the inductive saturation process hopefully terminates (with or without an inconsistency) in many cases. In the 1980s and later on the approach of [182], [81], [101,102] was extended, refined and generalized in various ways, cf. e.g. [192], [122,123], [72,74], [9], [83], [76,77], [62], [60]. Also, a couple of other related approaches somewhere in between explicit an implicit induction were developed, e.g., [100], [204], [44], [127,128], [133], [235], [131,132], [160], [31], [29], [26], [27], [230,229], [169], [227]. There was and still is an on-going debate about explicit vs. implicit induction and combinations thereof, in particular concerning the strengths and weaknesses of and the relationships between these approaches. But it seems clear that, regarding the essential problems in the proof search process in ITP, both approaches face essentially the same problems. For that reason we will not go into details about the latter aspects and relationships here.

Next, for the sake of completeness let us mention a few (though not all)

important aspects regarding ITP systems, especially in connection with the

system architecture, its features, purpose, and its proof search control.

• Stand-alone tool vs. component in bigger system: Clearly, this property has consequences for the design and the architecture.

• Homogeneous vs. heterogeneous tool: A homogeneous tool may be much easier to implement, understand and maintain, but is likely to be much less powerful.

• Built-in theories vs. explicit handling: How to handle pre-defined basic data types and their properties, as well as certain problematic properties of functions (like associativity plus commutativity) is a crucial aspect of any implementation.

• Subtools for specialized proof tasks (decision procedures etc.): Such subtools should certainly be available, but their integration is typically non-trivial.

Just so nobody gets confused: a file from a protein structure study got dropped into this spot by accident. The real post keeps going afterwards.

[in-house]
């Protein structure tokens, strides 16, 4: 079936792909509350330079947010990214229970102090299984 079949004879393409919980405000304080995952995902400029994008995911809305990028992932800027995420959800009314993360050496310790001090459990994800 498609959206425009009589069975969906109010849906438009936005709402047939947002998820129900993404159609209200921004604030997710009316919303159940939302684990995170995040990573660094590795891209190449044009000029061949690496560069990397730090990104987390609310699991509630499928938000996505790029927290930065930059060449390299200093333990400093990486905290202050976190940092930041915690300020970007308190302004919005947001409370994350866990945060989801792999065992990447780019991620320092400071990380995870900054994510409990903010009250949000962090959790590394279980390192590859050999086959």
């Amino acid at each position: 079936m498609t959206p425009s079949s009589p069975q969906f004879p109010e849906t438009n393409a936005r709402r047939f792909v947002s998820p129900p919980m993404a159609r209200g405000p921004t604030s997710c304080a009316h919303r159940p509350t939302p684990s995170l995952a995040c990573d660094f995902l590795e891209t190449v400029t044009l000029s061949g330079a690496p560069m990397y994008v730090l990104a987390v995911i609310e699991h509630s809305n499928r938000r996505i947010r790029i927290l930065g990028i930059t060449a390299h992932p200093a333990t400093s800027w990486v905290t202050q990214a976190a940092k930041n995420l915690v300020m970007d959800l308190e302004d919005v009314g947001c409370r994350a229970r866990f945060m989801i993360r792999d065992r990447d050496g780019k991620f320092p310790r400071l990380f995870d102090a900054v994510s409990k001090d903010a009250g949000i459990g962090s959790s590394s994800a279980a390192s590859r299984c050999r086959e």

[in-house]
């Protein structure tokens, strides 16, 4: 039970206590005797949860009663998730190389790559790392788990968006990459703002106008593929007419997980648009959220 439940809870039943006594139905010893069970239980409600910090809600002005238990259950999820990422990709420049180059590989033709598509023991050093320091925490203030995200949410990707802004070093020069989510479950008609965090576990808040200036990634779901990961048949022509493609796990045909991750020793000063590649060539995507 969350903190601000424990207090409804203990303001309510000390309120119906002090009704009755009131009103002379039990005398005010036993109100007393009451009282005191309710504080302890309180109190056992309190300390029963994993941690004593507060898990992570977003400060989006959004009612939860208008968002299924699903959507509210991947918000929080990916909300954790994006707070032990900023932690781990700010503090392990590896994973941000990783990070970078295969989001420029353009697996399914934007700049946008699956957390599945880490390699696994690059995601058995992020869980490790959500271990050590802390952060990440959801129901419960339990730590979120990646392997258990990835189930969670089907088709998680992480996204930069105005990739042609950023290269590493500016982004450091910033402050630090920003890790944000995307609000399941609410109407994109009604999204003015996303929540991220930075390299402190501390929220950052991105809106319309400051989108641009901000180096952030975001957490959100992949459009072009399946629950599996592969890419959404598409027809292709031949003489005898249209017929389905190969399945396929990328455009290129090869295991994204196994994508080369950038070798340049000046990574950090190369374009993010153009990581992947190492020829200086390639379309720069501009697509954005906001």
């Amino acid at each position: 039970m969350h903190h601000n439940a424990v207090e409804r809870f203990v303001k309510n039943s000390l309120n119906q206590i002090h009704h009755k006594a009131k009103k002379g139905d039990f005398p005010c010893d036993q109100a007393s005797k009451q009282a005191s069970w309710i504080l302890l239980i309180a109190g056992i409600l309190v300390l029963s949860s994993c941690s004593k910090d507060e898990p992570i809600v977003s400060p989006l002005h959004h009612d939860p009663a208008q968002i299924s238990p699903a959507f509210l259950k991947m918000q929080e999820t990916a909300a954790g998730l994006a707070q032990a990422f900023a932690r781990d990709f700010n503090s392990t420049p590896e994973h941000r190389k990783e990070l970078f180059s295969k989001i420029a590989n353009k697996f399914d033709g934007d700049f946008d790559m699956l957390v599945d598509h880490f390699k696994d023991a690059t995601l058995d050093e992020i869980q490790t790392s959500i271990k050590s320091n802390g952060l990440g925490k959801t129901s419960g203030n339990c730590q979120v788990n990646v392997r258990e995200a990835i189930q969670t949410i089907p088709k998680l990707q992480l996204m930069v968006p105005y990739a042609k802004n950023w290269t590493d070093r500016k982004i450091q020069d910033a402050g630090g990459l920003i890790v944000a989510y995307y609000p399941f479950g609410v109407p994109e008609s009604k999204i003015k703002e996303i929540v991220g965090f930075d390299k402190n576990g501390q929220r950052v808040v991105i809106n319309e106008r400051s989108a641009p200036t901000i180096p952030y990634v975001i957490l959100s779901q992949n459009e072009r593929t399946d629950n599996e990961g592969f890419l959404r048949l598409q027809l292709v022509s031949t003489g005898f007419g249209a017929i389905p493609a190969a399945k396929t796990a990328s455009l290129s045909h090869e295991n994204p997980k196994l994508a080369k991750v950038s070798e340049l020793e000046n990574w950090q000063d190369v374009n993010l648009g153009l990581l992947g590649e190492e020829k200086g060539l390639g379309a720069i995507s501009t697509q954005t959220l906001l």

• Intended functionality (yes/no vs. justifications, proof objects, reuse, incre-mentality, modularity) : The intended functionality is of course extremely important in the design process, and often makes different systems very hard to compare.

• General purpose reasoning system vs. specialized tool for a particular problem domain: Obviously, such a decision also has far-reaching consequences.

• Experimental tool vs. high-fidelity system (certification): To develop a system of the latter type usually amounts to much more work and care with the relevant design decisions.

• Post- vs. pre- vs. integrated development: The type of the envisaged reasoning tasks (including inductive proofs) to be tackled with the system and the

overall development model (e.g., first program, then verify; or, first specify and verify, then program) obviously affect the system design and architecture.

• Desired degree of automation / interaction: Clearly, a high degree of (desired) automation implies a much more sophisticated proof search model than an interactive style of reasoning.

• Proof search control architecture / concept / language: For ITP systems with at least some degree of automation the architecture of the proof search control, the underlying concepts and languages for describing and guiding the proof search are crucial components to realize a system with the intended automatic capabilities.